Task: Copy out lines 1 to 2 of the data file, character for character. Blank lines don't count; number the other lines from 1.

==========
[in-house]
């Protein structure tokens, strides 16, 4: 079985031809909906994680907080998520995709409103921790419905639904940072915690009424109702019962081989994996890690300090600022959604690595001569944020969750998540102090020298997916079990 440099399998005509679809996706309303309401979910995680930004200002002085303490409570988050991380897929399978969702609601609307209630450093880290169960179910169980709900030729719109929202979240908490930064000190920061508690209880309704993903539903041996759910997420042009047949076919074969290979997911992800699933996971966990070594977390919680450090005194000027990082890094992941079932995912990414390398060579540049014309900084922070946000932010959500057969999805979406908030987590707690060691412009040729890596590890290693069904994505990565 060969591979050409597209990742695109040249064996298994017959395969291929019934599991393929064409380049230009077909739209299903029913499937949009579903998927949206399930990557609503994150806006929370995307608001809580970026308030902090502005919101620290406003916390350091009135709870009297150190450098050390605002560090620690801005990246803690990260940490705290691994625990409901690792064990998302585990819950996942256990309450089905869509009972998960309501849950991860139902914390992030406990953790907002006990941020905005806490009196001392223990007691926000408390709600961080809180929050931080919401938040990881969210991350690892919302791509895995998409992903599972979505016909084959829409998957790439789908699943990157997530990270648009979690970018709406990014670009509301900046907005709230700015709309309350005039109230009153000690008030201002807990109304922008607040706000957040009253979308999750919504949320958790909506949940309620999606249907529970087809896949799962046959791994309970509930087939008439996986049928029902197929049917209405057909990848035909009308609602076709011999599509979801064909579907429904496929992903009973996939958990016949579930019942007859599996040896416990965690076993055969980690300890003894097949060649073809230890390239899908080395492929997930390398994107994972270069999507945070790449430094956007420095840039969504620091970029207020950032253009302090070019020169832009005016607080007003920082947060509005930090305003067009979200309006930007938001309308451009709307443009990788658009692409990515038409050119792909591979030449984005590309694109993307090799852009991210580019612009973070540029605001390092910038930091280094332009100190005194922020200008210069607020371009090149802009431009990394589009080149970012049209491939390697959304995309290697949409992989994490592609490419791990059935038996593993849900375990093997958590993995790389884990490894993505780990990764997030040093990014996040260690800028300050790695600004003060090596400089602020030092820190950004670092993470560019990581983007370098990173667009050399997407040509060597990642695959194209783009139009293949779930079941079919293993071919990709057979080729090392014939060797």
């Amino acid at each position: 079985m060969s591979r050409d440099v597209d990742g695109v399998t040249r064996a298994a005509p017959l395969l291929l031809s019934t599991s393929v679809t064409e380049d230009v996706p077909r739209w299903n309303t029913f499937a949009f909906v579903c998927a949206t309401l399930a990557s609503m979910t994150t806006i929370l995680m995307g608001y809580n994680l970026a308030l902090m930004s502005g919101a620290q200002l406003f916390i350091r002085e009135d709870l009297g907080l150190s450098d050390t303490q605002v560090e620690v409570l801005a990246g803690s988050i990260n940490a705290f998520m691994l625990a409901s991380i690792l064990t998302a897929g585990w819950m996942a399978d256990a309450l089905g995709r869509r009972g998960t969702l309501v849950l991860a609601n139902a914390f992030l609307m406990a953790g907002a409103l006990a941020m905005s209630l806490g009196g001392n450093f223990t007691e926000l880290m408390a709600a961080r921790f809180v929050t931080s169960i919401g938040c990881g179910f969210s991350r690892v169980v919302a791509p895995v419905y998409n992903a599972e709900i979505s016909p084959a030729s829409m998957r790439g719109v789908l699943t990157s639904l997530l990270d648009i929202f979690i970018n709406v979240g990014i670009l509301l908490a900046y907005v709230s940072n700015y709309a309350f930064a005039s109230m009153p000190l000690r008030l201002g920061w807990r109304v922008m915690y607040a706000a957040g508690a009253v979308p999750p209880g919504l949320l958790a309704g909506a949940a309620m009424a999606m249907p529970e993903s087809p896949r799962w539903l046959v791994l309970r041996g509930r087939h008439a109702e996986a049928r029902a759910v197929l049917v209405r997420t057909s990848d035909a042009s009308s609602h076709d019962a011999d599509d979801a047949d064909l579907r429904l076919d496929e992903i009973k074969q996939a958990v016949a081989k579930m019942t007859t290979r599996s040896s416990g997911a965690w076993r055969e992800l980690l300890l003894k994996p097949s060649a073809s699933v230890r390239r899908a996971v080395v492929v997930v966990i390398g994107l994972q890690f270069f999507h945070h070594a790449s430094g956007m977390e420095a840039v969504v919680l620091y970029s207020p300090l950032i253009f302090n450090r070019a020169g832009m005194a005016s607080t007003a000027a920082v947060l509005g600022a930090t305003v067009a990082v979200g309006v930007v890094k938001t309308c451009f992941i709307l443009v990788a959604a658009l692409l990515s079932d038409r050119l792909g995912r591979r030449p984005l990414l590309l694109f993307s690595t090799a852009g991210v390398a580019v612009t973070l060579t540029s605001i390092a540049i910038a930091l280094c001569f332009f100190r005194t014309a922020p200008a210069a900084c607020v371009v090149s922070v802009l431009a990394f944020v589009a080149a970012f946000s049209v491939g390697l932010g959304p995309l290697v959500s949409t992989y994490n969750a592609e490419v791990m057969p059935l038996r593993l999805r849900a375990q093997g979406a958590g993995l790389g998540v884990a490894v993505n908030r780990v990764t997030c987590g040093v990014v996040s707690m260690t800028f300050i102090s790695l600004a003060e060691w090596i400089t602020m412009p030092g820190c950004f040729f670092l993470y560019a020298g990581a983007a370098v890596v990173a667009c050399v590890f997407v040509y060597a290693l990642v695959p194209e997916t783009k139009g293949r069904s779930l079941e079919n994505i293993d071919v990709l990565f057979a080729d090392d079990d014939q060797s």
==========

[in-house]
């Protein structure tokens, strides 16, 4: 079985031809909906994680907080998520995709409103921790419905639904940072915690009424109702019962081989994996890690300090600022959604690595001569944020969750998540102090020298997916079990 440099399998005509679809996706309303309401979910995680930004200002002085303490409570988050991380897929399978969702609601609307209630450093880290169960179910169980709900030729719109929202979240908490930064000190920061508690209880309704993903539903041996759910997420042009047949076919074969290979997911992800699933996971966990070594977390919680450090005194000027990082890094992941079932995912990414390398060579540049014309900084922070946000932010959500057969999805979406908030987590707690060691412009040729890596590890290693069904994505990565 060969591979050409597209990742695109040249064996298994017959395969291929019934599991393929064409380049230009077909739209299903029913499937949009579903998927949206399930990557609503994150806006929370995307608001809580970026308030902090502005919101620290406003916390350091009135709870009297150190450098050390605002560090620690801005990246803690990260940490705290691994625990409901690792064990998302585990819950996942256990309450089905869509009972998960309501849950991860139902914390992030406990953790907002006990941020905005806490009196001392223990007691926000408390709600961080809180929050931080919401938040990881969210991350690892919302791509895995998409992903599972979505016909084959829409998957790439789908699943990157997530990270648009979690970018709406990014670009509301900046907005709230700015709309309350005039109230009153000690008030201002807990109304922008607040706000957040009253979308999750919504949320958790909506949940309620999606249907529970087809896949799962046959791994309970509930087939008439996986049928029902197929049917209405057909990848035909009308609602076709011999599509979801064909579907429904496929992903009973996939958990016949579930019942007859599996040896416990965690076993055969980690300890003894097949060649073809230890390239899908080395492929997930390398994107994972270069999507945070790449430094956007420095840039969504620091970029207020950032253009302090070019020169832009005016607080007003920082947060509005930090305003067009979200309006930007938001309308451009709307443009990788658009692409990515038409050119792909591979030449984005590309694109993307090799852009991210580019612009973070540029605001390092910038930091280094332009100190005194922020200008210069607020371009090149802009431009990394589009080149970012049209491939390697959304995309290697949409992989994490592609490419791990059935038996593993849900375990093997958590993995790389884990490894993505780990990764997030040093990014996040260690800028300050790695600004003060090596400089602020030092820190950004670092993470560019990581983007370098990173667009050399997407040509060597990642695959194209783009139009293949779930079941079919293993071919990709057979080729090392014939060797």